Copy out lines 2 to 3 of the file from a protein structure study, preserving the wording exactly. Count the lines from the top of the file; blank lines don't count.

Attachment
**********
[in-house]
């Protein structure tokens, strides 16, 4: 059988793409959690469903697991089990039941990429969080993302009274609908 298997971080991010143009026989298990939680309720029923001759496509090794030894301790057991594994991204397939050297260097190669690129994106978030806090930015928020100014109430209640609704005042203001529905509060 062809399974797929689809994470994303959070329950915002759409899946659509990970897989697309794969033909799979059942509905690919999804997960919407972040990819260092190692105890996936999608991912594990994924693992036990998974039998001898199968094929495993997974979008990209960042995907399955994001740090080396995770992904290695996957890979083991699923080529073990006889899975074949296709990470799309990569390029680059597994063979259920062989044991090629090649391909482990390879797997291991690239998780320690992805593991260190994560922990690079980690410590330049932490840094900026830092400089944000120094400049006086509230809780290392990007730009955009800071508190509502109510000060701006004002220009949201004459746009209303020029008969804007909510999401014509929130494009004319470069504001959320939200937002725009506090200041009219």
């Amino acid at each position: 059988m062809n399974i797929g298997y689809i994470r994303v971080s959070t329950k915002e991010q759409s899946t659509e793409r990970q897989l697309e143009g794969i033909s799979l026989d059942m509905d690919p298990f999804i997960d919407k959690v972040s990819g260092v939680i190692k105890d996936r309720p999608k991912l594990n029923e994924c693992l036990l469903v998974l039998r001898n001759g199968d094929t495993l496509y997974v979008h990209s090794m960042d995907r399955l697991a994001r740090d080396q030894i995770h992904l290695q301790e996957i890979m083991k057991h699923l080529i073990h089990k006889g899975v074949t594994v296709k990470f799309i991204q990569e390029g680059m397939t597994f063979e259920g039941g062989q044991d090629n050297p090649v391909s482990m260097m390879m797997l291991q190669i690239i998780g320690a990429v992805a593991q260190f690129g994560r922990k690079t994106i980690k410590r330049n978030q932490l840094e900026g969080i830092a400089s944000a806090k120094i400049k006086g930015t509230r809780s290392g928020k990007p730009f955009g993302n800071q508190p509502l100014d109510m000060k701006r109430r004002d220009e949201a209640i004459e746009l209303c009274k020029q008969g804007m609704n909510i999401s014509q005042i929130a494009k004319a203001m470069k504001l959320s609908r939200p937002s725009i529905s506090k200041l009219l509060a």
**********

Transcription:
């Protein structure tokens, strides 16, 4: 059988793409959690469903697991089990039941990429969080993302009274609908 298997971080991010143009026989298990939680309720029923001759496509090794030894301790057991594994991204397939050297260097190669690129994106978030806090930015928020100014109430209640609704005042203001529905509060 062809399974797929689809994470994303959070329950915002759409899946659509990970897989697309794969033909799979059942509905690919999804997960919407972040990819260092190692105890996936999608991912594990994924693992036990998974039998001898199968094929495993997974979008990209960042995907399955994001740090080396995770992904290695996957890979083991699923080529073990006889899975074949296709990470799309990569390029680059597994063979259920062989044991090629090649391909482990390879797997291991690239998780320690992805593991260190994560922990690079980690410590330049932490840094900026830092400089944000120094400049006086509230809780290392990007730009955009800071508190509502109510000060701006004002220009949201004459746009209303020029008969804007909510999401014509929130494009004319470069504001959320939200937002725009506090200041009219």
């Amino acid at each position: 059988m062809n399974i797929g298997y689809i994470r994303v971080s959070t329950k915002e991010q759409s899946t659509e793409r990970q897989l697309e143009g794969i033909s799979l026989d059942m509905d690919p298990f999804i997960d919407k959690v972040s990819g260092v939680i190692k105890d996936r309720p999608k991912l594990n029923e994924c693992l036990l469903v998974l039998r001898n001759g199968d094929t495993l496509y997974v979008h990209s090794m960042d995907r399955l697991a994001r740090d080396q030894i995770h992904l290695q301790e996957i890979m083991k057991h699923l080529i073990h089990k006889g899975v074949t594994v296709k990470f799309i991204q990569e390029g680059m397939t597994f063979e259920g039941g062989q044991d090629n050297p090649v391909s482990m260097m390879m797997l291991q190669i690239i998780g320690a990429v992805a593991q260190f690129g994560r922990k690079t994106i980690k410590r330049n978030q932490l840094e900026g969080i830092a400089s944000a806090k120094i400049k006086g930015t509230r809780s290392g928020k990007p730009f955009g993302n800071q508190p509502l100014d109510m000060k701006r109430r004002d220009e949201a209640i004459e746009l209303c009274k020029q008969g804007m609704n909510i999401s014509q005042i929130a494009k004319a203001m470069k504001l959320s609908r939200p937002s725009i529905s506090k200041l009219l509060a």